Jan 07, 2022
What Is eCommerce? A Complete Guide With Examples
If you have spent some time surfing the World Wide Web, chances are you have stumbled upon the word eCommerce.
eCommerce stands for electronic commerce and refers to all transactions completed electronically. This includes various online tools and activities, from internet banking and electronic wallets to online ticketing and auctions.
However, when people talk about eCommerce, they usually refer to online shopping – buying and selling goods on the internet. A good example of an eCommerce platform is Amazon.com, the biggest online marketplace in the United States.
If you are interested in starting an eCommerce website to sell online, this article may be right for you. We will explain all about eCommerce stores – how profitable they are, the main eCommerce business models, different types of products and services to sell online, and the benefits of eCommerce businesses.
Without further ado, let’s begin, shall we?
eCommerce Trends: How Profitable Is Electronic Commerce?
The eCommerce industry is ever-growing. Here are some notable statistics about the growth of eCommerce businesses:
- In 2020, online sales accounted for over 18% of all retail sales worldwide. They are expected to keep growing and reach 21.8% in 2024.
- The pandemic resulted in an overall growth of $183 billion in terms of online spending and the figure is predicted to grow to $1 trillion in 2022.
- Experts predict that eCommerce will make up 95% of all purchases by the year 2040.
In short, the eCommerce industry has inevitably become an inseparable part of many people’s lives.
4 Main Models of an eCommerce Business
There are many ways to categorize eCommerce businesses. This article will group eCommerce websites into four online market segments based on the participants involved in the transaction.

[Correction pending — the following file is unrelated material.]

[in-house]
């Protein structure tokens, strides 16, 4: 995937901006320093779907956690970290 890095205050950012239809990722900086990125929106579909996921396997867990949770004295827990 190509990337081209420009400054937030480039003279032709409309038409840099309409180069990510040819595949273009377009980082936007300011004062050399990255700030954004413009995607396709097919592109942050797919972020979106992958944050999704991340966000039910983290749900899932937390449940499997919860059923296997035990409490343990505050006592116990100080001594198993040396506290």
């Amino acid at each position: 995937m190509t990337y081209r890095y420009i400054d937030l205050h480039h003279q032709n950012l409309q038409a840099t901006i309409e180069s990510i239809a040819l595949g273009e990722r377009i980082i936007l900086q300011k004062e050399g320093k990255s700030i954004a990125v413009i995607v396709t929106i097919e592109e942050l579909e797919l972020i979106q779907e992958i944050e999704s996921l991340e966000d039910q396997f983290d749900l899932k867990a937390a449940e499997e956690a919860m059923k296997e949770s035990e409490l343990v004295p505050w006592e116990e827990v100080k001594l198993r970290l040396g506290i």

The following are the four main types of eCommerce by business model:
1. Business to Consumer (B2C)
The B2C model refers to companies selling products and services directly to end-users.
They come in various forms, such as:
- Retail – when a business sells goods or services directly to consumers for personal use, as opposed to them reselling to another party. Think of buying a phone from Apple, ordering a pair of shoes from Adidas, or hiring someone from Lawn Guru to mow your lawn.
- Dropshipping – merchants don’t have to keep inventory themselves. The seller purchases an item from a third-party supplier, who ships the item directly to the buyer. to Easy management and low capital are some of the reasons why many small businesses have adopted this model. Examples of dropshipping suppliers include Megagoods and Sunrise Wholesale.
- Crowdfunding – this requires encouraging people to fund a new business or product in exchange for a reward. The reward may be a small gift, monetary interest, or the company stock. Some examples of crowdfunding platforms are GoFundMe and Kickstarter.
2. Business to Business (B2B)
In the B2B model, both participants are business entities. Typically, this transaction happens when a business needs to source materials to create products.
Let’s take automobile production as an example. In this case, an automobile retailer purchases from manufacturers. The B2B transactions might include buying tires, rubber hoses, and glass wipers – materials to build cars that will be sold to customers.
Consequently, B2B eCommerce transactions typically result in high-volume sales and more recurring purchases.
Wholesale eCommerce falls under this category, where businesses sell products in bulk and at low prices to online retailers as opposed to directly selling to end-users.
3. Consumer to Business (C2B)
C2B businesses allow individuals to sell goods and services to companies. This approach gives consumers the power to name their prices.
To illustrate, affiliate programs and freelancing sites are categorized as C2B.
An affiliate program is a marketing system where a company pays someone to promote its goods or services. Businesses are willing to pay for the promotion as the affiliate is usually a well-known person in the industry and has gathered a loyal following. For example, a company selling makeup products can have beauty bloggers as its affiliates.
Companies typically give affiliate marketers unique links they place on their websites. Every time a reader clicks on the link and is directed to the company’s website or online store, the affiliate gets paid a designated commission fee.